Cannabis is a ‘global mega-trend’ with Canada set to be the world-leader for years to come, says one of the industry’s most senior figures.
Aurora boss Cam Battley says it will be around for the next 50 years as the therapeutic benefits of cannabis change the way drugs are prescribed in Canada we and across the globe. The Chief Corporate Officer of the Edmonton-based business was speaking to CBD Testers at the Canadian Cannabis Capital Markets Conference in London earlier.
He said: “It is happening very fast, cannabis – starting with medical cannabis – is what I would call a global mega-trend; a rapid change in law, society and business, that is sweeping the world. For that reason there are now more than 40 countries that have medical cannabis or are in the process of implementing it. It’s happening very fast and it’s happening for a good reason – its therapeutic utility is becoming clear to physicians and to patients.”
No U.S. Competitors
Canada was one of the first countries to introduce a medical cannabis program in 2001 and last year became the second country, after Uruguay, to make recreational cannabis legal.
Estimates of the size of the global industry vary widely. The ‘2019 Update to the State of Legal Marijuana Markets’, from Arcview Market Research and BDS Analytics says global sales are expected to grow 38% in 2019 to $16.9 billion, and hit $31.3 billion by 2022.
While experts at Grand View Research, Inc. says the global legal cannabis market is expected to reach U.S $146.4 billion by end of 2025. With a 15-year head-start on most competitors this first-mover advantage is helping Canadian business dominate the rapidly-growing, global market.
Mr Battley continued: “Canadian companies will continue to be the world leaders for a particular reason; they have a remarkably enviably global footprint. Our clinical program which includes more than 40 clinical trials either completed or underway is far ahead of any other competitors, in any other place in the world.
“U.S. companies that might have been competitors can’t operate or ship their products overseas because cannabis remains federally illegal and that means that when we move into country after country we are not bumping into any U.S. competitors.
“This is very unusual and very favorable to our shareholders. So we can gain years of experience, of investment, of establishing our operations around the world, of clinical programs, the expertise we have gained is very significant, so I suspect Aurora and a couple others will remain world leaders on a sustained basis. I know we will be around in 10, 20 and 50 years.”
Canadian Stocks Overvalued?
Canadian cannabis stocks peaked shortly after the recreational legalization last autumn, but many are now down by as much as a quarter and some market bears question whether the sector is overvalued.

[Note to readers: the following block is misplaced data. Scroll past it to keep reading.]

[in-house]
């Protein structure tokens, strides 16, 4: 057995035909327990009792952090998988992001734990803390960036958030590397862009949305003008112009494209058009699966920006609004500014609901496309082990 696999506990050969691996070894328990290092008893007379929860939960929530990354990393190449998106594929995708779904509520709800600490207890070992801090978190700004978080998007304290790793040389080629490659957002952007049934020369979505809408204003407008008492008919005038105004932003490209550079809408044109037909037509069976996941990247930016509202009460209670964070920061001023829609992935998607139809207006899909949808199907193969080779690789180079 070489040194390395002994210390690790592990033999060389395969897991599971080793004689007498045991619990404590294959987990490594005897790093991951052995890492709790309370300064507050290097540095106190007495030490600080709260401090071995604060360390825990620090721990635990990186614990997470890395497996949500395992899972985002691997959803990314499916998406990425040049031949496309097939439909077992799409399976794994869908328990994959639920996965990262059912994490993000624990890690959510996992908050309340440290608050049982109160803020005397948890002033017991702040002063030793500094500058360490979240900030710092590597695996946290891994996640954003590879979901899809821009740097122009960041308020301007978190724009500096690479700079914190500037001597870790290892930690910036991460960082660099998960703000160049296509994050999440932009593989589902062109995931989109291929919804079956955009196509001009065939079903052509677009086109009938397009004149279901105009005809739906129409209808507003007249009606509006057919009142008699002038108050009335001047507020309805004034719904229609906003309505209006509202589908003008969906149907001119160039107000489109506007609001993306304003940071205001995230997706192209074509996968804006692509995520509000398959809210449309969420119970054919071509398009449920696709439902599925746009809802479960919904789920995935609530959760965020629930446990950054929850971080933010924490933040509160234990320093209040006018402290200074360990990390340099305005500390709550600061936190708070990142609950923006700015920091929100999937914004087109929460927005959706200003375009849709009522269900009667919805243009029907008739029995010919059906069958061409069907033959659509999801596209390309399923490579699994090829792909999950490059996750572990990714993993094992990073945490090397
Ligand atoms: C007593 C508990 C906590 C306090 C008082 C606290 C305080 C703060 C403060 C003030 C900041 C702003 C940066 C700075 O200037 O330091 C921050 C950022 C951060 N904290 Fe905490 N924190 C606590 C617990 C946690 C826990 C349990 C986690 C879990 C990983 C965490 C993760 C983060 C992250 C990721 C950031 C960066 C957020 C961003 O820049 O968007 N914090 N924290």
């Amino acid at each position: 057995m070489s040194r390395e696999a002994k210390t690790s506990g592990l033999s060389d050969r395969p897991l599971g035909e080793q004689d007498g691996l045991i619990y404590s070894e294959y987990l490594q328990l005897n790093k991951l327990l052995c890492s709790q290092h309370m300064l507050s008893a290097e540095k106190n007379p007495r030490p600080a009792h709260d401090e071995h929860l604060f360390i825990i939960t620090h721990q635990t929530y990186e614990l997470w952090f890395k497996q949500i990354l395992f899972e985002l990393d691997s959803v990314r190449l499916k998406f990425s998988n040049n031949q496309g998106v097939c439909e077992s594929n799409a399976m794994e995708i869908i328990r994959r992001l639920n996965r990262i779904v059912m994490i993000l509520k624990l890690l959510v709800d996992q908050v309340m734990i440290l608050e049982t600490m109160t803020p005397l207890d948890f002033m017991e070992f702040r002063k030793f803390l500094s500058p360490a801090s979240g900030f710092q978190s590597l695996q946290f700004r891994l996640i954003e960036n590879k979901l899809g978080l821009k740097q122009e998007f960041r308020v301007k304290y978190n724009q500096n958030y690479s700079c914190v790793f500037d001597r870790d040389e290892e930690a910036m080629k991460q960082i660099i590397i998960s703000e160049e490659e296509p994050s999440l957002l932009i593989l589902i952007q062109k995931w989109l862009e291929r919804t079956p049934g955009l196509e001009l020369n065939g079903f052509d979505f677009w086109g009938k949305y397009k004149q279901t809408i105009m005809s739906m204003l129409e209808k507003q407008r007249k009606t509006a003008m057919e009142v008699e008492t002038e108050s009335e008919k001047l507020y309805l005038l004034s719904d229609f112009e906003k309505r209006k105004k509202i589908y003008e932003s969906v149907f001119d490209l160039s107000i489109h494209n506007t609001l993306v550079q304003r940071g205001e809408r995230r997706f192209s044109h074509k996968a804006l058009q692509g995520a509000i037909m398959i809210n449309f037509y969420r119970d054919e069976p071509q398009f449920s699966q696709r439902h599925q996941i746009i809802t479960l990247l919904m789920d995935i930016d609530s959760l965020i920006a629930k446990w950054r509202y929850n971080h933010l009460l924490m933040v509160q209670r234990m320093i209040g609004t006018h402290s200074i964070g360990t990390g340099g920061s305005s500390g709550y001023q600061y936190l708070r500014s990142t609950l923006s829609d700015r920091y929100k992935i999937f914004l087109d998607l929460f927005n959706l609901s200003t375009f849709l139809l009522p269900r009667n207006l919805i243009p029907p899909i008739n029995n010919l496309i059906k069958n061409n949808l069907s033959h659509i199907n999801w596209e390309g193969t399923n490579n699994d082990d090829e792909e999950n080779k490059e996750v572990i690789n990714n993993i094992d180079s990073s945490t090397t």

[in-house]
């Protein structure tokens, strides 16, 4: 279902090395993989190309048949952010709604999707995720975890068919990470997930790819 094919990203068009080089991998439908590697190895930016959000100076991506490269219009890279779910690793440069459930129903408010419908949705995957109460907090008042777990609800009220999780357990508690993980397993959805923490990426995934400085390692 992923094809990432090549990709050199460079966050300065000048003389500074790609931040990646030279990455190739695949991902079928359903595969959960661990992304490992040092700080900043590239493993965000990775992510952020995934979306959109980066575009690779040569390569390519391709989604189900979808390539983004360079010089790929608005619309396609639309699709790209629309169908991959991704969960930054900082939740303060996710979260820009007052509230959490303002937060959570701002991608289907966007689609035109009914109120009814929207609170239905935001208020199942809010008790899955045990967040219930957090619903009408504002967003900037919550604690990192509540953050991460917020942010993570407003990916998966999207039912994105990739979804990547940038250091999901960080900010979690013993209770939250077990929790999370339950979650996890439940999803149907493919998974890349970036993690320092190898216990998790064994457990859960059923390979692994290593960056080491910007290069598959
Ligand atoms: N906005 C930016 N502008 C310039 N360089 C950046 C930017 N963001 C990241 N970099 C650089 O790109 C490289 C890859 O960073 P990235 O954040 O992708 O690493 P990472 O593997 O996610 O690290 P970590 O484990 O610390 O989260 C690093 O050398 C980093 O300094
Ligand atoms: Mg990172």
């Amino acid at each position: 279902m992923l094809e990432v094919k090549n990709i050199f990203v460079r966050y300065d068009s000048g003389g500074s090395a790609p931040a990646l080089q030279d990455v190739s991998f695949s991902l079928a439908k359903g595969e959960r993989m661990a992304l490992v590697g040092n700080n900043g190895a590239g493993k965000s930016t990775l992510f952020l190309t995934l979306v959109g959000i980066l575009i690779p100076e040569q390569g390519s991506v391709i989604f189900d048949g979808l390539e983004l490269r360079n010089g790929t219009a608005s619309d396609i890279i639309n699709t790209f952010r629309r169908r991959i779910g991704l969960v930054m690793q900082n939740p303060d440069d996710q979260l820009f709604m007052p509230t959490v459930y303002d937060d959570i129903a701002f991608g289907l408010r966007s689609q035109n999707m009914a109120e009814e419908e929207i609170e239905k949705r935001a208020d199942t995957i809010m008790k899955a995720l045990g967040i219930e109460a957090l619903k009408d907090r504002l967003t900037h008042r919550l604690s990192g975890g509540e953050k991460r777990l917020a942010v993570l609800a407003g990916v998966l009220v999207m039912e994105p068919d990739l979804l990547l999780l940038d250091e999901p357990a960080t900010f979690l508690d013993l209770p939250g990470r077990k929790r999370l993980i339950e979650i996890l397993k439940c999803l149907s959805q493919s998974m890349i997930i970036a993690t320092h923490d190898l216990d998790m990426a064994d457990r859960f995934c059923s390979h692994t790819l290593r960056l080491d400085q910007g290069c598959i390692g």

Mr Battley was having none of it, he continued: “If you look at the equity analysts they are not saying all cannabis stocks in Canada are overvalued. Some may be, but not ourselves, Canopy, and couple of others.
“In fact we are not considered over-valued, but perhaps a little future-valued, based on the analysts estimates on a multiple of future earnings. If you take a look at the buy recommendations and the price targets that would indicate they are not overvalued.
“Now, when people say overvalued, they are ignoring the state of the industry, the phase that it is at, they are saying that compared to traditional, mature pharma, or any mature industry – and you cannot measure a brand new industry – even one that is growing as quickly as cannabis, based on traditional metrics.
‘On Our Way to Profit’
“Every industry is based on the fundamentals, its earnings, its revenues and this industry will soon be to, and for some, that will be sooner than others. Aurora can be differentiated from its peers, as we are on the transition to profitability. We put a stake in the ground in January and we will be EBITDA positive (making a profit) in this quarter (ending this June) and this is 18 months ahead of most of our peers. And this is simply because our revenues are rising much faster than our costs.”
In the last quarter Aurora doubled production to 16,000 kilograms and production continues on a ‘steep, hockey stick-like increase’ he says. Mr Battley joined the business three years ago after a career in big pharma with the likes of Bayer and GSK.
In that time Aurora has increased its global headcount from 35 employees to 2,750 now and has a presence in 24 countries. He says Aurora has adopted a different approach, shunning the trend to retro-fit tomato or cumber greenhouses for new $100m, hi-tech facilities.
He added: “It is paying off in spades. We are killing it. We don’t lose crops, our model is replicable and scaleable.”
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